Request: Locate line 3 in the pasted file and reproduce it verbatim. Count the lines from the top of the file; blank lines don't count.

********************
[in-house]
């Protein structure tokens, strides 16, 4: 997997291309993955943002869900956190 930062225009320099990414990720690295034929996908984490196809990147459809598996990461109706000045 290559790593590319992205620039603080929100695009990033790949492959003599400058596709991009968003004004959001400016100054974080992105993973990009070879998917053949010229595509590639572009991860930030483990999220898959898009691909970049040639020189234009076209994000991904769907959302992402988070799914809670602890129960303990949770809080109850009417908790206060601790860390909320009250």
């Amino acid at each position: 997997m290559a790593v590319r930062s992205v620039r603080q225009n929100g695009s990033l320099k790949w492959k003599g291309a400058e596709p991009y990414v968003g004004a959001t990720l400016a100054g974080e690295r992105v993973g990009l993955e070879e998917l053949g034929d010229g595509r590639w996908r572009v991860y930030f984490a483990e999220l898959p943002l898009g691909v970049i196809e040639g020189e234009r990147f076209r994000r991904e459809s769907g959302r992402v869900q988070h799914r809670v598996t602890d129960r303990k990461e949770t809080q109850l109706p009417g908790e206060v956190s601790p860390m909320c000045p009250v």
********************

């Amino acid at each position: 997997m290559a790593v590319r930062s992205v620039r603080q225009n929100g695009s990033l320099k790949w492959k003599g291309a400058e596709p991009y990414v968003g004004a959001t990720l400016a100054g974080e690295r992105v993973g990009l993955e070879e998917l053949g034929d010229g595509r590639w996908r572009v991860y930030f984490a483990e999220l898959p943002l898009g691909v970049i196809e040639g020189e234009r990147f076209r994000r991904e459809s769907g959302r992402v869900q988070h799914r809670v598996t602890d129960r303990k990461e949770t809080q109850l109706p009417g908790e206060v956190s601790p860390m909320c000045p009250v």